Graduate students voted to unionize. Here’s what a contract might include

<p>One supporter raises a "40K Now" sign at the Duke Graduate Student Union's rally on Monday, Sept. 5, 2022. The sign refers to DGSU's calls for a $40,000 stipend pay floor.</p>

One supporter raises a "40K Now" sign at the Duke Graduate Student Union's rally on Monday, Sept. 5, 2022. The sign refers to DGSU's calls for a $40,000 stipend pay floor.

After voting in favor of an NLRB-recognized union, the Duke Graduate Students Union will now begin work toward a collective bargaining agreement with the University. Here is a rundown of the union’s top issues that might be included in a contract.

Bargaining for a contract

During the bargaining process, a group of union members will be elected to a bargaining committee to negotiate with university representatives. Duke’s website notes that “labor relations professionals, administrators and faculty members would likely participate” on the University’s side.

The timeline for negotiations is unclear, and the DGSU says the process can “take weeks, months, or years.” Columbia’s graduate student union took four years to bargain for a first contract, while Harvard’s took nearly two years. It takes 465 days on average for unions to negotiate their first contracts.

Durham’s rising cost of living

The union’s top demand is a cost-of-living-adjusted stipend. 

In September 2022, Duke increased full-year stipends from $33,000 to $34,660 for the 2022-23 school year and announced that it would increase the stipend to $38,600 for the 2023-24 school year. The University also dedicated $800,000 from its reserve funds for “support through hardship assistance, additional academic-year dissertation travel awards and professional development resources.”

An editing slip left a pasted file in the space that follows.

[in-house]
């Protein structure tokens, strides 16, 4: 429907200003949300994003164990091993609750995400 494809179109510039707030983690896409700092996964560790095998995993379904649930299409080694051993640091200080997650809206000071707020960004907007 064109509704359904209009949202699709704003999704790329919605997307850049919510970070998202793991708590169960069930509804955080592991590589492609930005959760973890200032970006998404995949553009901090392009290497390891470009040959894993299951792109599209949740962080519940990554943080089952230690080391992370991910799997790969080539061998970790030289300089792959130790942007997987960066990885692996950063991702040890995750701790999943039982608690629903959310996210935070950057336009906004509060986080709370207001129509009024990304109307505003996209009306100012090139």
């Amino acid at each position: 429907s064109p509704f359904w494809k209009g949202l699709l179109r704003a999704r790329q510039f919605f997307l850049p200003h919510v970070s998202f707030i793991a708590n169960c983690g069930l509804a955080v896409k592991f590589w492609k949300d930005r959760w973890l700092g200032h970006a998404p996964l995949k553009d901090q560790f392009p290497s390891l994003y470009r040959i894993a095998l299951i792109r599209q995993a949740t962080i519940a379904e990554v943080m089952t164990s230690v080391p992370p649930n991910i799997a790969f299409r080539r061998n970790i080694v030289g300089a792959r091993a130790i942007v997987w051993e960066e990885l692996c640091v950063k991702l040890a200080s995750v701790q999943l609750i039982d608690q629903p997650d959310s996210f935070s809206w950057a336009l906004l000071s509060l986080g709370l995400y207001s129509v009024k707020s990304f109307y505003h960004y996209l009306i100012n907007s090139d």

However, the union seeks to institutionalize and guarantee annual increases. During a Labor Day rally, the union demanded a $40,000 stipend, and it has been agitating for increased stipends throughout its campaign. 

“It can stay that way for 100 years, or five years, or however long they want. They have no obligation to change it,” said Zhang Jingxuan, a fourth-year doctoral student in the music department, at a February rally. “When [COLA stipends] are in the contract, then we can feel protected through law, that when [costs] go up such an absurd level, that our pay will be somewhat commensurate, so we don't have to be prey to the forces that are outside of our control.” 

International student issues

The union also focuses on concerns from international students, who made up 39.5% of all doctoral students in the 2022-23 school year. Two demands in this category are the removal of a $1,660 fee for a summer “paper course,” which is necessary to maintain visa status, and the reformation of the English proficiency system, which currently includes an English placement exam and two or three semesters of remedial classes.

Members of the union have also pointed to how most doctoral students have one-year visas, which students must return to their home countries to renew. The process can take weeks to process, while travel can cost thousands of dollars. Some union members believe that the Duke visa office could send letters of support sooner for students facing extended wait times and provide financial support for students’ relocation fees.

Duke’s website about graduate student unionization does not mention international student issues specifically. The website does explain that “unions have a right to bargain over only wages, hours and other terms and conditions of employment.”

Other issues mentioned on the DGSU’s website include reformations to the University’s discrimination policy, antiracism demands, lowered parking fees and improved healthcare and dental care. Members have also previously mentioned improved childcare benefits at rallies. 

Senou Kounouho profile
Senou Kounouho | University News Editor

Senou Kounouho is a Pratt sophomore and a university news editor of The Chronicle's 119th volume.


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